Due to the latest round of strike action, Heathrow Airport’s security personnel have decided to walk off the job for ten days, threatening to disrupt holiday travel.
Passengers using Heathrow Airport have been issued an URGENT warning about impending strikes.
Guards are planning a 10-day strike over the Easter weekend, disrupting travel plans for millions of Britons.
From what we can gather, the strike will last from March 31 through Easter Sunday, April 9. It will involve more than 1,400 security personnel.
They’re striking at a crucial time, during the Easter school holidays, because they want higher pay to deal with the crippling cost of living crisis.
“Workers at Heathrow Airport are on poverty wages while the chief executive and senior managers enjoy huge salaries,” said Unite general secretary Sharon Graham.
Guards at British Airways’ Terminal 5 and cargo screeners at the airport’s entrance are among the striking workers.
Heathrow has offered these workers a 10 percent pay raise, but they have turned down the offer due to rising costs and years of salary stagnation.
Heathrow has assured passengers and travelers that backup plans are in place in the event of an emergency.
Threatening to ruin people’s hard-earned holidays with strike action will not improve the deal, the spokesperson said.
British tourists have been warned that a strike by passport workers over a bitter pay dispute could cause delays of up to five weeks.
The Public and Commercial Services (PCS) union members have announced a walkout, which may delay the summer passport processing deadline.
Between April 3 and May 5, more than 4,000 PCS employees in England, Scotland, and Wales plan to participate in the action.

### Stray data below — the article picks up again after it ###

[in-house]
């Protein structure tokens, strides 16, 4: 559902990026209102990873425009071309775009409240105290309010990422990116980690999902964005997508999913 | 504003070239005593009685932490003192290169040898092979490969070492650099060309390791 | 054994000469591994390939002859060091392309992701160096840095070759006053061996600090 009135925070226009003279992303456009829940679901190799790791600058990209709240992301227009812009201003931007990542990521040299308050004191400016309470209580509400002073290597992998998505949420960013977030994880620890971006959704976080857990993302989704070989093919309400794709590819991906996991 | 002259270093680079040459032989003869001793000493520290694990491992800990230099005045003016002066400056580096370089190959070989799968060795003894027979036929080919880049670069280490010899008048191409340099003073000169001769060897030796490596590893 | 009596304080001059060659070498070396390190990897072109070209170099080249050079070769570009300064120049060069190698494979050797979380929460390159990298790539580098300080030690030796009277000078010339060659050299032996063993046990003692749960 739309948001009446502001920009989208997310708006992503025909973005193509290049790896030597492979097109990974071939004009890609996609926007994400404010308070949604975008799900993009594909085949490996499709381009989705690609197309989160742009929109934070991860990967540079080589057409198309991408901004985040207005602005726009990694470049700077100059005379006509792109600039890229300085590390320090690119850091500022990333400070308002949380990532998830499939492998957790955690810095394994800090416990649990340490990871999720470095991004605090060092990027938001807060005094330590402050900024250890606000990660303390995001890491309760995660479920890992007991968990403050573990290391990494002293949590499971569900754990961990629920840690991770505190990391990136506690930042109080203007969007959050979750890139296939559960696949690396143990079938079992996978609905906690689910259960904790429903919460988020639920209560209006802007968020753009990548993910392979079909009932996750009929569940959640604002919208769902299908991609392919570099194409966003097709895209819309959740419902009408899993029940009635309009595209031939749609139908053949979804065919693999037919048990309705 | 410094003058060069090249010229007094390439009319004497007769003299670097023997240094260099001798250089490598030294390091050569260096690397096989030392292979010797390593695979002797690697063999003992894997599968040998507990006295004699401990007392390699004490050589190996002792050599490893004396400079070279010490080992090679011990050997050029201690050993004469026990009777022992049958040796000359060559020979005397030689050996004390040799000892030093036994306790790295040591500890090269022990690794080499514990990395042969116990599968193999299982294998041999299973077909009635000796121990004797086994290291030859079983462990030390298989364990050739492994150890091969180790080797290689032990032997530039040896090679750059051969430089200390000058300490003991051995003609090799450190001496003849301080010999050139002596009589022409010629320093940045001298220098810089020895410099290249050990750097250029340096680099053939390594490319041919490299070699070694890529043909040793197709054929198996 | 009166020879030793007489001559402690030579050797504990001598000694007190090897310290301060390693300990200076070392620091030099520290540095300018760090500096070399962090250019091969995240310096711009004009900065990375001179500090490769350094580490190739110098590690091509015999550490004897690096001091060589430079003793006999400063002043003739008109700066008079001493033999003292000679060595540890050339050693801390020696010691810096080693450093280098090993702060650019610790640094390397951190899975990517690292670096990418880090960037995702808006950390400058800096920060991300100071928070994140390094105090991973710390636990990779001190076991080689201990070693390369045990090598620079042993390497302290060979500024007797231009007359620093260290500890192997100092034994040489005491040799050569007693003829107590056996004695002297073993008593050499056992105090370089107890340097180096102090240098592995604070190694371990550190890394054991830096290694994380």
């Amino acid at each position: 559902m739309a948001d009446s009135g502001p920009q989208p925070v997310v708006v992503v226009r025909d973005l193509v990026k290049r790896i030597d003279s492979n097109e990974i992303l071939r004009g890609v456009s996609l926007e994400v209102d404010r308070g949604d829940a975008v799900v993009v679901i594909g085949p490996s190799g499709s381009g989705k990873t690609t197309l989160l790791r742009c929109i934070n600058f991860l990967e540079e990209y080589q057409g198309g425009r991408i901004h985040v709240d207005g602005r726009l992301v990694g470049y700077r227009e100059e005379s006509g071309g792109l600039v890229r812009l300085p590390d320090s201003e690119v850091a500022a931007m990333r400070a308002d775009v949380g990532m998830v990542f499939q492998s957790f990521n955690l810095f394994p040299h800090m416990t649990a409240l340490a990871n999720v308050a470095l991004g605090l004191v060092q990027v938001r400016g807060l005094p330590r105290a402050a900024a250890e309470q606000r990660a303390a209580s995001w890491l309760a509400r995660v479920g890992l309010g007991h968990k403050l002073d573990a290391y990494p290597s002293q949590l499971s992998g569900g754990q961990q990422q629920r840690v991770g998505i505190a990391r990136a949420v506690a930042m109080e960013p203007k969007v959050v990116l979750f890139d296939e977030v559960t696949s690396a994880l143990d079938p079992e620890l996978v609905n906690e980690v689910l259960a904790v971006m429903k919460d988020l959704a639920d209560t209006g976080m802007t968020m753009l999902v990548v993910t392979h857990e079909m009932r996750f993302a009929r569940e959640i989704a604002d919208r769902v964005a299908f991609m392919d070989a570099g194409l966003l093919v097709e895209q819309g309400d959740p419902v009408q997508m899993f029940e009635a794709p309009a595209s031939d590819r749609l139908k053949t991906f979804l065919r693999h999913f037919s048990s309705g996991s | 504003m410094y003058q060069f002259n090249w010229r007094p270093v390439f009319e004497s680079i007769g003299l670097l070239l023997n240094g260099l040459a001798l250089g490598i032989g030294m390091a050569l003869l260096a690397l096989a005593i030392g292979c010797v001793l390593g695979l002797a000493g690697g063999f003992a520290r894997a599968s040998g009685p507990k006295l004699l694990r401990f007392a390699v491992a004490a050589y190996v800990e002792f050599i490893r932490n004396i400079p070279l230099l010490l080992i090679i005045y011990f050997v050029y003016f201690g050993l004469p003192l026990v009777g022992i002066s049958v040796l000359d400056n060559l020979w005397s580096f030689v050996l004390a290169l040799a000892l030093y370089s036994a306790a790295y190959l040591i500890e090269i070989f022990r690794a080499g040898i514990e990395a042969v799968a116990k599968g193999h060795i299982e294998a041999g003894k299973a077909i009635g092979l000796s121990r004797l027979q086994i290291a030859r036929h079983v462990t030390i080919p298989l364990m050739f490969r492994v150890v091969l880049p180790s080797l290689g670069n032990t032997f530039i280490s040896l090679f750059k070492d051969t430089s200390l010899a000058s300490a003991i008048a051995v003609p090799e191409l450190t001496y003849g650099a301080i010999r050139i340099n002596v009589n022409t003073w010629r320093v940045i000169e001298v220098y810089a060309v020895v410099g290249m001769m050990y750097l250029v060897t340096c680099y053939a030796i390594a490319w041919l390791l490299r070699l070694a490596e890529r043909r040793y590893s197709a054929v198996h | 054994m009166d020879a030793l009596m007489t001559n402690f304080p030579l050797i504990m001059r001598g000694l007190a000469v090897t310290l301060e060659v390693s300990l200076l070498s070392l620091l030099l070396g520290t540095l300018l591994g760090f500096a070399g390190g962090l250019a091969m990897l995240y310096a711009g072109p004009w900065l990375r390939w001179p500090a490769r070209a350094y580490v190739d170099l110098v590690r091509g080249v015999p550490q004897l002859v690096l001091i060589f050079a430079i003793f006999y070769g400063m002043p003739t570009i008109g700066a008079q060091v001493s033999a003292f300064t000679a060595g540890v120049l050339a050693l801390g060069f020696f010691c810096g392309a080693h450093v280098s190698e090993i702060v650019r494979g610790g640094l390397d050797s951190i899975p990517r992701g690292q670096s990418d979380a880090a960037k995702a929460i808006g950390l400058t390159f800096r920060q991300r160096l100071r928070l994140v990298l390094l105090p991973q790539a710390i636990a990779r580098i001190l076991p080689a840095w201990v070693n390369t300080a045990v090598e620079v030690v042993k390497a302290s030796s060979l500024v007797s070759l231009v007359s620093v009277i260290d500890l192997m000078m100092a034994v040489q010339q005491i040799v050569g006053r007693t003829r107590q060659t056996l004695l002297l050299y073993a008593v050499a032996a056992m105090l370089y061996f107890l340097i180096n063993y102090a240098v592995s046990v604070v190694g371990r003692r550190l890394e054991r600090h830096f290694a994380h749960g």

The balloting is currently underway at the passport office in Belfast, where workers may decide to join the strike.
We anticipate substantial disruption in the workplace not only in Durham and Glasgow but also in Liverpool, London, Newport, Peterborough, and Southport.
To prevent further strikes, PCS General Secretary Mark Serwotka has requested that the government reconsider its current pay increase offer of 2%.
In recent months, the cost of living crisis has prompted walkouts by a wide range of workers, including teachers, doctors, health care workers, train drivers, and government employees.
The largest education union in the UK, the National Education Union (NEU), estimated that 23,400 schools were affected by the strikes on March 15 and 16.
Educators have been advocating for a fully funded 12% pay award for 2022/23, arguing that the current offer is effectively a pay cut in light of inflation rates higher than 11%.
It’s likely that this month’s widespread public train strikes will have already had an impact.
The March 16th and 18th and 30th rail walkouts were carried out as planned.
Workers in the NHS, including young doctors, have gone on strike for higher wages, as have members of the ambulance service.
The United Kingdom experienced its highest inflation rate in nearly four decades in October of last year, when it hit 11%.
Although it fell to slightly over 10% in January, this is still a significant increase from the 2% average seen in previous years.
Here you can find out everything you need to know about the strikes that will be happening in the near future.